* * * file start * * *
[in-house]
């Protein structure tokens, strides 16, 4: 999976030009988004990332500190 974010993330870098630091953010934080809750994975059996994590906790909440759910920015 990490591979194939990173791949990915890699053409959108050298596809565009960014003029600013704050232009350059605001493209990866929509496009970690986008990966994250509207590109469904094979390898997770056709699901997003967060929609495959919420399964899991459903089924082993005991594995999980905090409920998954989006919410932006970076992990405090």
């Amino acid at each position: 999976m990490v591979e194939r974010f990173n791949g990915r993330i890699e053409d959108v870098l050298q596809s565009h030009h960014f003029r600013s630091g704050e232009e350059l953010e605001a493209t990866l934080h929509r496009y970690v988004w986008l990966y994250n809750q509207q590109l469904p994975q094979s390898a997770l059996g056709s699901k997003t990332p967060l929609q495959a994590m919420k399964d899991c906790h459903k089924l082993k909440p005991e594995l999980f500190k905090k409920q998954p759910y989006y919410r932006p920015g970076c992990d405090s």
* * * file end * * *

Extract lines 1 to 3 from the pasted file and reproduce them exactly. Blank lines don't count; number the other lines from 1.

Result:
[in-house]
């Protein structure tokens, strides 16, 4: 999976030009988004990332500190 974010993330870098630091953010934080809750994975059996994590906790909440759910920015 990490591979194939990173791949990915890699053409959108050298596809565009960014003029600013704050232009350059605001493209990866929509496009970690986008990966994250509207590109469904094979390898997770056709699901997003967060929609495959919420399964899991459903089924082993005991594995999980905090409920998954989006919410932006970076992990405090």
């Amino acid at each position: 999976m990490v591979e194939r974010f990173n791949g990915r993330i890699e053409d959108v870098l050298q596809s565009h030009h960014f003029r600013s630091g704050e232009e350059l953010e605001a493209t990866l934080h929509r496009y970690v988004w986008l990966y994250n809750q509207q590109l469904p994975q094979s390898a997770l059996g056709s699901k997003t990332p967060l929609q495959a994590m919420k399964d899991c906790h459903k089924l082993k909440p005991e594995l999980f500190k905090k409920q998954p759910y989006y919410r932006p920015g970076c992990d405090s």